Iceland's remarkable Euro 2016 story continued as they came from behind to defeat England 2-1 and book a quarter-final meeting with hosts France.
The small nation's players and supporters have won an abundance of admirers during their time at the finals, but many expected their tale to come to an end against Roy Hodgson's favourites.
And when Wayne Rooney put England ahead with a fourth-minute penalty, it looked as though Iceland had a mountain to climb if they were to extend their stay in France.
But, in a dramatic opening to the game in Nice they found themselves ahead inside 20 minutes as Ragnar Sigurdsson equalised before Kolbeinn Sigthorsson benefited from another costly Joe Hart mistake.
England pressed to get themselves back in the game, but as was the case against Slovakia in their final group game they struggled to break down stubborn opposition and it seems unlikely that Hodgson – out of contract after these finals – will continue as manager following more disappointment at a major tournament.
However, the headlines should belong to outsiders Iceland, whose sensational debut campaign at a major finals goes on, with a last-eight clash against the host nation in Paris on Sunday the next chapter in their fairytale.
Rooney had spoken in the build-up about England's need to find an early goal and it was the captain who provided exactly that from the spot.
Raheem Sterling – regarded by some as a surprise inclusion in place of Adam Lallana – was felled by a clumsy challenge from goalkeeper Hannes Halldorsson and Rooney confidently tucked home from 12 yards.
The lead lasted less than 90 seconds, however, as Kari Arnason flicked on Aron Gunnarsson's long throw and Sigurdsson smashed in from close range.
Dele Alli fizzed a volley narrowly over as England pressed to regain the advantage, but it was Iceland who forged ahead to send their fans into raptures in the 18th minute.
Neat interplay on the edge of the box saw the ball worked into Sigthorsson, whose effort squirmed into the bottom-right corner via the hand of Hart.
As England responded Daniel Sturridge teed up Harry Kane, whose thumping volley was tipped over by Halldorsson, but Hodgson's side remained frustrated until the break.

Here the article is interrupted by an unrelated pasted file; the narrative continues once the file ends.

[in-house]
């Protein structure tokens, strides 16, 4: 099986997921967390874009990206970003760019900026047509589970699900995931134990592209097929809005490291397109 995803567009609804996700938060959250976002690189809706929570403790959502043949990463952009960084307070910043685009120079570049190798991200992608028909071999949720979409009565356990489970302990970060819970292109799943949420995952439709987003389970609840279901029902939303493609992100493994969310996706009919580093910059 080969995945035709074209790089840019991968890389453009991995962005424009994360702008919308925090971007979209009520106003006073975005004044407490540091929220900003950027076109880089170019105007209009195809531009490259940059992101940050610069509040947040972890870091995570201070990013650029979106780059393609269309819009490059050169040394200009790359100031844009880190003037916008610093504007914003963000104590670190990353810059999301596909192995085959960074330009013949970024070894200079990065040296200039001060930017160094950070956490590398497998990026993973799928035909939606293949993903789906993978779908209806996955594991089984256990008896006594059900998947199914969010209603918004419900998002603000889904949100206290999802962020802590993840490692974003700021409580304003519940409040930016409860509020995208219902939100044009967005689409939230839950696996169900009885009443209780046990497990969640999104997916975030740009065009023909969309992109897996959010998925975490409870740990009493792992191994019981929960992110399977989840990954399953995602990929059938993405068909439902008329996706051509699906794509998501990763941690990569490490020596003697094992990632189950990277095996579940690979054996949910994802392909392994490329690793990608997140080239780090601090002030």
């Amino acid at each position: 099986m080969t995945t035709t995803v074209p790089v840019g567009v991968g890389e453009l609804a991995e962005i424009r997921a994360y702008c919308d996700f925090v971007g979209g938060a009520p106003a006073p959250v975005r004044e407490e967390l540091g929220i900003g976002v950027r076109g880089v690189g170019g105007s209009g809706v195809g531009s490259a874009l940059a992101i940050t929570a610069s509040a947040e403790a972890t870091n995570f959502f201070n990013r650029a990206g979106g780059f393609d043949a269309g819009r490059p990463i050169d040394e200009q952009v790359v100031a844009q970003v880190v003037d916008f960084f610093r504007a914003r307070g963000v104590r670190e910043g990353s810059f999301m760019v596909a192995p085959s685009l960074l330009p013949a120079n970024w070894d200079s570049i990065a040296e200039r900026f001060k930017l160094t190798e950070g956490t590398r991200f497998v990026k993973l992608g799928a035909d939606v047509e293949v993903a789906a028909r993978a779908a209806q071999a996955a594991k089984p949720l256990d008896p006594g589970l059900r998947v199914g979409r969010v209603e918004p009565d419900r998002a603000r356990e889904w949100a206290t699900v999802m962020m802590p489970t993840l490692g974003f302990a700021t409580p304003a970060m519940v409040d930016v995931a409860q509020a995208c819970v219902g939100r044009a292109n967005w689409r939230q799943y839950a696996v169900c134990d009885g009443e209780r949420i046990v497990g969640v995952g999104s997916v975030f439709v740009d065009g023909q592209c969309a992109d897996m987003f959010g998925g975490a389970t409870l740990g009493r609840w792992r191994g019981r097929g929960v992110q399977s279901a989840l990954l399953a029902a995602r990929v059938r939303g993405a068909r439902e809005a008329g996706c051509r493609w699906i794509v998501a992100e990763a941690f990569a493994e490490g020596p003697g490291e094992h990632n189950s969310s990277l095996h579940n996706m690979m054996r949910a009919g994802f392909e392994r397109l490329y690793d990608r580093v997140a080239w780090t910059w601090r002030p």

Things almost got worse for England 10 minutes after the restart as Sigurdsson's overhead kick from close range was straight at Hart as the defence showed its frailties against the set-piece once more.
Alli blazed wildly over from Sturridge's deflected cross on the hour, but as the game wore on England's play became more frantic and they were unable to put the Iceland backline under any concerted pressure.
Kane headed weakly at Halldorsson with 11 minutes remaining, while Hart saved smartly from Gunnarsson at the other end.
Iceland were perhaps expecting an England onslaught in the closing moments, but it never arrived as they celebrated wildly at full-time, while Hodgson and his players were left to contemplate a humiliating exit.
o England have failed to win a knock out match in major tournaments since 2006 World Cup v Ecuador.
This was the first match in EURO finals history to see both teams score in the opening six minutes of the match.
o In fact, there were just 84 seconds between Wayne Rooney’s opening goal and Ragnar Sigurdsson’s equaliser.
o All four of Iceland’s games at EURO 2016 have seen them score and concede.
o England conceded two goals in the opening 18 minutes of an international match for the first time since November 2007 (England 2-3 Croatia) – a game that saw Steve McClaren lose his job as England manager.
o England have progressed in just two of their last 10 knockout ties at major finals tournaments (Denmark – WC 2002, Ecuador – WC 2006).
o England (33) had three times as many touches in the opposition box as Iceland (11) but scored one goal fewer.
o Despite attempting 56 shots more than their opponents at EURO 2016 (82-26), England scored as many goals as they conceded (4).
o Wayne Rooney made his 115th appearance for England in this match, equalling David Beckham’s outfield record for the Three Lions. Only Peter Shilton (125 caps) has more overall.
o Rooney is only the fourth England player to score in three consecutive major finals tournaments after Michael Owen, Alan Shearer and Geoff Hurst.
o However, this was Rooney’s first goal in a knockout tie at a major final tournament for England.